I amused my conversational partner recently by referring to a person as frisch rather than frech. In English if we want to talk about food or weather we can refer to them as “fresh” and we can do the same with people if they are “getting fresh with us.” In German, however, there are different words to express the two ideas. A person can be referred to as frech meaning “fresh” or “cheeky” or “bold” or “sassy” and “to make a sassy reply” is frech antworten. Interestingly, rather than referring to a “cheeky monkey,” you suggest someone is like a sparrow – wie ein Spatz sein. It also appears that certain things other than people can be frech – dict.cc gives the example of “a hat worn at a rakish angle” – ein Hut frech aufgesetzt – and pons.eu offers “a peppy haircut” – eine freche Frisur.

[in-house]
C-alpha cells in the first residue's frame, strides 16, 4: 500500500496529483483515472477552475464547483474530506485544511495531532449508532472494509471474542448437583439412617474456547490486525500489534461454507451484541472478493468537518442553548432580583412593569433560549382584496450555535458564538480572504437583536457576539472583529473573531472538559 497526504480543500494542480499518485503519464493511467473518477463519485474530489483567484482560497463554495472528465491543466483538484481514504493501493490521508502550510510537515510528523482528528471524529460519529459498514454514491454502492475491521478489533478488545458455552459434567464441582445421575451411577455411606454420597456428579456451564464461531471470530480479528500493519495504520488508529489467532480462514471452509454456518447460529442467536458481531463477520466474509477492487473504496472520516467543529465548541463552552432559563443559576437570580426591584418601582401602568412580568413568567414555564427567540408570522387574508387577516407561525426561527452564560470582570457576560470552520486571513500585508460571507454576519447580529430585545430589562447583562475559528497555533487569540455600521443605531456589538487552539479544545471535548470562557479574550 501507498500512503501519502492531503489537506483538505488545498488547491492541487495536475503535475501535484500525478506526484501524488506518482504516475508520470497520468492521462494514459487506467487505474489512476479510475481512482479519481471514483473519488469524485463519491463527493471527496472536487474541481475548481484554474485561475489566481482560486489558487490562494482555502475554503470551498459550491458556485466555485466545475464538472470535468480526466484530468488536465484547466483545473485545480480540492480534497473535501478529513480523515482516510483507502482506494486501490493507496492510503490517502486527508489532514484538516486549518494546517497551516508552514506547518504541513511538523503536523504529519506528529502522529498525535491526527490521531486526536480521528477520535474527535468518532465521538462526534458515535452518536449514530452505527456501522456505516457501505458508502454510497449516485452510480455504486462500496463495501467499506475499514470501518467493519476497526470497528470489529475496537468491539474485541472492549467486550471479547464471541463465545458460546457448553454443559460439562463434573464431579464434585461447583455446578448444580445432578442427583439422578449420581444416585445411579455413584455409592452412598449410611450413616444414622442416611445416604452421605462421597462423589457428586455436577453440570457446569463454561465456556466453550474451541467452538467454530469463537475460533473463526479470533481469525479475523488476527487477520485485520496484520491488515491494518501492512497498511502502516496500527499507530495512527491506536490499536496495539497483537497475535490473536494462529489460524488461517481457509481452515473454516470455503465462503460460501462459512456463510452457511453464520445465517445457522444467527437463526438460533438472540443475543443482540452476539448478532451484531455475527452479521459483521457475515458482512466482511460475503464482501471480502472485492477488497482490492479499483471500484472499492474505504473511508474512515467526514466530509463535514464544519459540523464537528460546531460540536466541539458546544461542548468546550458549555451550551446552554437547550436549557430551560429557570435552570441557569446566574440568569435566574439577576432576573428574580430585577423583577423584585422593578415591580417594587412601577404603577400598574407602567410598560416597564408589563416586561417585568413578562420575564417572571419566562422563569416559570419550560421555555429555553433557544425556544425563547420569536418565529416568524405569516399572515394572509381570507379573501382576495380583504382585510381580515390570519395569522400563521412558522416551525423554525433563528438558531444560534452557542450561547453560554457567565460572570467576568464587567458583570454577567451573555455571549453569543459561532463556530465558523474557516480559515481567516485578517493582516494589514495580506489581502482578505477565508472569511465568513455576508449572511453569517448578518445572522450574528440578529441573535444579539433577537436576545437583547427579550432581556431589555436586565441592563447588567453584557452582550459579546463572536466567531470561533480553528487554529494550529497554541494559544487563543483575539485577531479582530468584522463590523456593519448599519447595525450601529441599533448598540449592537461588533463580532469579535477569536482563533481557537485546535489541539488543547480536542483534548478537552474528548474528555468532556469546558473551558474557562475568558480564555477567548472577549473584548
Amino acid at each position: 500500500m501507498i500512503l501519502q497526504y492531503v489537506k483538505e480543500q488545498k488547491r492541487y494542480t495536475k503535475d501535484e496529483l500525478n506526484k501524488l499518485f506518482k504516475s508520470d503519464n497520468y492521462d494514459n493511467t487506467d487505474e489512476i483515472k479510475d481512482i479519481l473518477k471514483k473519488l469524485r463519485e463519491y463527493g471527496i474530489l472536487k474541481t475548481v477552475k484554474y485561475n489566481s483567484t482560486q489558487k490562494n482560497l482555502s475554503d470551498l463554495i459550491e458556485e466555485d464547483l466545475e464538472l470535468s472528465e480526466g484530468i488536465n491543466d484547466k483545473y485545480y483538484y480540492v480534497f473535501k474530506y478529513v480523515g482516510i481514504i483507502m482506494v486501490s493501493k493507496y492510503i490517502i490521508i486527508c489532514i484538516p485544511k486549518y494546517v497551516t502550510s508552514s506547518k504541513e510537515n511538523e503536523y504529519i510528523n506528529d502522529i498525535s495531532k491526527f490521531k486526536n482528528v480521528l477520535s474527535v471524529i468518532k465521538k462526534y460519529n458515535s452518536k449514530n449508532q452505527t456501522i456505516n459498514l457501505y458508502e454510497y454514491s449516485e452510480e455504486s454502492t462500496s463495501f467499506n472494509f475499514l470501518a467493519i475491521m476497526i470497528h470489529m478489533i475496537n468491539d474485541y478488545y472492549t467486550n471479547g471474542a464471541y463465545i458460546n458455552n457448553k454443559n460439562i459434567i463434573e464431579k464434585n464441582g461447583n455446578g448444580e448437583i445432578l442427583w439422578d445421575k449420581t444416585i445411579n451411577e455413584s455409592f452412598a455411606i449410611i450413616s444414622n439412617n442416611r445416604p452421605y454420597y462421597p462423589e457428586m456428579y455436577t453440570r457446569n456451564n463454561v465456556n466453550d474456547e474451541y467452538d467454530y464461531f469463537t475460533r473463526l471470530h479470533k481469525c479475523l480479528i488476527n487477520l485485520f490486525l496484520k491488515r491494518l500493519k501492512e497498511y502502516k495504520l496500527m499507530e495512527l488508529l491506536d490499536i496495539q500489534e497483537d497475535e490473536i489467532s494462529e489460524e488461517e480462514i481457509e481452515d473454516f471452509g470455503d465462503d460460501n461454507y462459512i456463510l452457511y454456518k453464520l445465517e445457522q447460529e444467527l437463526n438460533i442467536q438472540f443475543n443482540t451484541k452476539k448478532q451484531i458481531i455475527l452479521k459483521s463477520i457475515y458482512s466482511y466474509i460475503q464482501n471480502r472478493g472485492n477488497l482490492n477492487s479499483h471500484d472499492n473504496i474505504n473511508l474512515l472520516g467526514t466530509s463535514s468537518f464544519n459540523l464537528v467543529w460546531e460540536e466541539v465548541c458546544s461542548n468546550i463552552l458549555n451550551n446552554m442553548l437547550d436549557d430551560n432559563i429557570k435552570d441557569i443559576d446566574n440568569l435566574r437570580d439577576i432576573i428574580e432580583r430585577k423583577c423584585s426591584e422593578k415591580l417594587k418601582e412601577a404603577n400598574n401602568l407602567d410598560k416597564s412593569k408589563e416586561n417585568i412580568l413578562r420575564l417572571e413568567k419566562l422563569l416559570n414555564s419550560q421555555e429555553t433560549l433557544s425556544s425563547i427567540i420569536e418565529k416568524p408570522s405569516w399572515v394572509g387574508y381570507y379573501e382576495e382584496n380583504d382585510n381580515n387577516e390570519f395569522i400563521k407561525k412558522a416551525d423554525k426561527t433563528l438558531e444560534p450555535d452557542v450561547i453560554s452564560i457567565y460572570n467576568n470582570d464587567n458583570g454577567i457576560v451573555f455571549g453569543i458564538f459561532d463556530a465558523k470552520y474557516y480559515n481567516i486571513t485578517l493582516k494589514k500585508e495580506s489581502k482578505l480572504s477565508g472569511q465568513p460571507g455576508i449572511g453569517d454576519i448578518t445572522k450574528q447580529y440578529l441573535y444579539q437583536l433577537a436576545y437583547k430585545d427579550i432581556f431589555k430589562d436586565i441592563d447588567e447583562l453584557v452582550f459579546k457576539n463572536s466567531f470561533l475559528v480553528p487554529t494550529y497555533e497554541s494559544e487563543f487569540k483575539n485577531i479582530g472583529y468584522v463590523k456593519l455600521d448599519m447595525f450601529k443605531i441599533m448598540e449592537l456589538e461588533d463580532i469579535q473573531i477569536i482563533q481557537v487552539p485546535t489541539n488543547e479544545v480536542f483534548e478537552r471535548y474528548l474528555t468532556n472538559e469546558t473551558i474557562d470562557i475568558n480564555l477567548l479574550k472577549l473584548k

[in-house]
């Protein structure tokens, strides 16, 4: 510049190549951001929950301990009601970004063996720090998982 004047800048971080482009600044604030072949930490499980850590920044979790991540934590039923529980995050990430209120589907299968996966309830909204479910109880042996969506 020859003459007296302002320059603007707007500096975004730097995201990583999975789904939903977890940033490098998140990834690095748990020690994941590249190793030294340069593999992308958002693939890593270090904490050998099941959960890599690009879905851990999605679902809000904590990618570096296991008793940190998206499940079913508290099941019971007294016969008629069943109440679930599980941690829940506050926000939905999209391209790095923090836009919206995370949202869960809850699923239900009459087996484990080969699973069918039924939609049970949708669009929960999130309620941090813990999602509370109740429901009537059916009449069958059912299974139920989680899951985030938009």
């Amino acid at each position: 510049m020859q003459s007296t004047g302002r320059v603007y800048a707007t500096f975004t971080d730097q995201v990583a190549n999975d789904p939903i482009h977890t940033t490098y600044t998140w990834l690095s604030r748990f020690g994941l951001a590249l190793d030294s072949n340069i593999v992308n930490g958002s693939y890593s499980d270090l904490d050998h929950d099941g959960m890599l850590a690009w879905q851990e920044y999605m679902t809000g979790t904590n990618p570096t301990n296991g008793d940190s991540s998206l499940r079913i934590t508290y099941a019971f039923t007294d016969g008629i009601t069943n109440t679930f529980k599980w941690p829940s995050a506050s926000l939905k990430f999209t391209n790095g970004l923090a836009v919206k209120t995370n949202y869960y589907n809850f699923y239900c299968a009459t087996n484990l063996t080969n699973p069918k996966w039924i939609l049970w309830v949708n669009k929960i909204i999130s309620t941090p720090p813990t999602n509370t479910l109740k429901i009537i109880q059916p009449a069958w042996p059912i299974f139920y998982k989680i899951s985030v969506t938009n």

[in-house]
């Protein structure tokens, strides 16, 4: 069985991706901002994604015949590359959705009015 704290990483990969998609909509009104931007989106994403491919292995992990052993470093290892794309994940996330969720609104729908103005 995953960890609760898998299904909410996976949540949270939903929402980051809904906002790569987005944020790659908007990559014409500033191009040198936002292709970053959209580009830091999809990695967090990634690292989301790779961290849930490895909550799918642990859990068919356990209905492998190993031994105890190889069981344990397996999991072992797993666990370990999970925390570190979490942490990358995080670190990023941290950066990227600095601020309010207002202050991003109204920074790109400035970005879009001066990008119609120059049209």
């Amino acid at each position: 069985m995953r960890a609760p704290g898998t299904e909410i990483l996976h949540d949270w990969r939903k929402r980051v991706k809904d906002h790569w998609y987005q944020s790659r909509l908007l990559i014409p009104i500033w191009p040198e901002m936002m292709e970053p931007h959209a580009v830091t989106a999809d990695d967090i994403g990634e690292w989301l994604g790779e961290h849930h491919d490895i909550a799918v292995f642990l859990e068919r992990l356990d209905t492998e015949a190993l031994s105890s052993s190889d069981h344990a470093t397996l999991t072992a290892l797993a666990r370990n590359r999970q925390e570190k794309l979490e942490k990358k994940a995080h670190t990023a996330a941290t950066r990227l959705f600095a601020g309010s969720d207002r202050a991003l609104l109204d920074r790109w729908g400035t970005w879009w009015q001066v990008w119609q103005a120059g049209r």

To refer to the freshness of weather or food, however, you want to use frisch: frisches Brot, frisch gefallener Schnee, frisch gepresster Orangensaft, Frisch also means “recent.” Hence when there is “wet paint,” you will see signs saying frisch gestrichen and to say something is “hot off the press” you can say it is frisch gedruckt. Frisch also can be used in reference to making up a bed with fresh linen – die Betten frisch beziehen. And in checking dict.cc, I learned that there are situations where frisch can be part of a phrase that applies to a person: “clean-shaven” – frisch rasiert; “just married” – frisch verheiratet; and “to be fresh as a daisy” – frisch und munter sein.
With the help of Collins online, I now know how to say “we’re fresh out of cheese” – uns ist gerade der Käse ausgegangen and “they are fresh out of ideas” – ihnen sind die Ideen ausgegangen. Which I am, and so, until next time, my friends!